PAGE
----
Long Term Marriage Patterns in the United States from Colonial Times tothe Present
Marriage in colonial North America was notable for being early (for women) and marked by low percentages never marrying. This was different from the distinctive northwest European pattern of late marriage and high proportions never married late in life. But the underlying neolocal family formation behavior was the same in both colonial North America and the areas of origin of this population. Thus, Malthus was correct. Abundant resources rather than basic behavioral differences made early and extensive marriage possible in the colonies. Between 1800 and the present there have been long cycles in nuptiality. Since about 1800, female age at first marriage rose from relatively low levels to a peak around 1900. Thereupon a gradual decline commenced with a trough being reached about 1960 at the height of the baby boom. There then began another rapid upswing in female marriage age. Proportions never married at ages 45-54 replicated these cycles with a lag of about 20-30 years. Since 1880 (when comprehensive census data became available), male nuptiality patterns have generally paralleled those of women. Male marriage ages were higher than those of females with proportions never marrying also usually higher. Considerations of differentials by race and ethnicity are important in looking at the American experience over time. Black ages at marriage have, for example, moved from being lower to being higher than those for whites. More work is needed in the period 1800 to 1880 when we lack comprehensive census, vital, and other data.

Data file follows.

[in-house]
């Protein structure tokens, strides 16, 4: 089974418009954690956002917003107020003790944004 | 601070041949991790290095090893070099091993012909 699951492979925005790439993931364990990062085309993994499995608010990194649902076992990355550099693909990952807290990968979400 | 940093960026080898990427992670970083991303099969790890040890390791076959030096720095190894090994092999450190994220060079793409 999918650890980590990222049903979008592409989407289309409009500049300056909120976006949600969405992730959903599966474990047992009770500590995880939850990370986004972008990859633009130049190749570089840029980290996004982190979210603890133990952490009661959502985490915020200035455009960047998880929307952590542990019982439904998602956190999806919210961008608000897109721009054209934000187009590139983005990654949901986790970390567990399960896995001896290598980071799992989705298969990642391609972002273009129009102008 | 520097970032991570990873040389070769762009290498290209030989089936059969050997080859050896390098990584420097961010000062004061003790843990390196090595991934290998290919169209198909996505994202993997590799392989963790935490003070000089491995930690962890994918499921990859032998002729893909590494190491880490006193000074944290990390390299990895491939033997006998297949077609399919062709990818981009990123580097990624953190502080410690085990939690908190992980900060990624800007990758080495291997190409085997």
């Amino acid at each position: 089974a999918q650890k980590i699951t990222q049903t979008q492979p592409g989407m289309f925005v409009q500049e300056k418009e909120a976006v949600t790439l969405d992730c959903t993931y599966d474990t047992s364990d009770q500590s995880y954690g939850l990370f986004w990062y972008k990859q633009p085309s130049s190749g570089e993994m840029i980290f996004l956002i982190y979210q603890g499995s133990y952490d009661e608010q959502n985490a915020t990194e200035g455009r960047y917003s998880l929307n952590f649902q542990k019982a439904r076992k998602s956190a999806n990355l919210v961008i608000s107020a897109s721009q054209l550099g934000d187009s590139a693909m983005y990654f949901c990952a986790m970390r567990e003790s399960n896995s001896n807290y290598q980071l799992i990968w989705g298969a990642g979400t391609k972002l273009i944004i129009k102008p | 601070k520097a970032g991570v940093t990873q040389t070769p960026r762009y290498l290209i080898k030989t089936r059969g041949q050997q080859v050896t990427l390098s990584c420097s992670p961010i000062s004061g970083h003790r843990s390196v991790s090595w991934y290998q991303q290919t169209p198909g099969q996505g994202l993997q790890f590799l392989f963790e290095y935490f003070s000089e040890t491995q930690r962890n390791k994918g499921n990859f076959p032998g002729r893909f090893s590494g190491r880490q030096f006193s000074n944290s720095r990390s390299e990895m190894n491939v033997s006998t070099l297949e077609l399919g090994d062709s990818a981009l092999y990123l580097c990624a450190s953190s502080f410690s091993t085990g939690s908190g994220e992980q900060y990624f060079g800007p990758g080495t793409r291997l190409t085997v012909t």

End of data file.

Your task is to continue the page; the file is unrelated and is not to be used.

|Date of creation:||Mar 1996|
|Publication status:||published as The History of the Family, Vol. 1, No. 1, (1996)|
|Contact details of provider:|| Postal: National Bureau of Economic Research, 1050 Massachusetts Avenue Cambridge, MA 02138, U.S.A.|
Web page: http://www.nber.org
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- M. Haines, 1995.
"Fertility and Marriage in New York State in the Era of the Civil War,"
CPE working papers
0009, University of Chicago - Centre for Population Economics.
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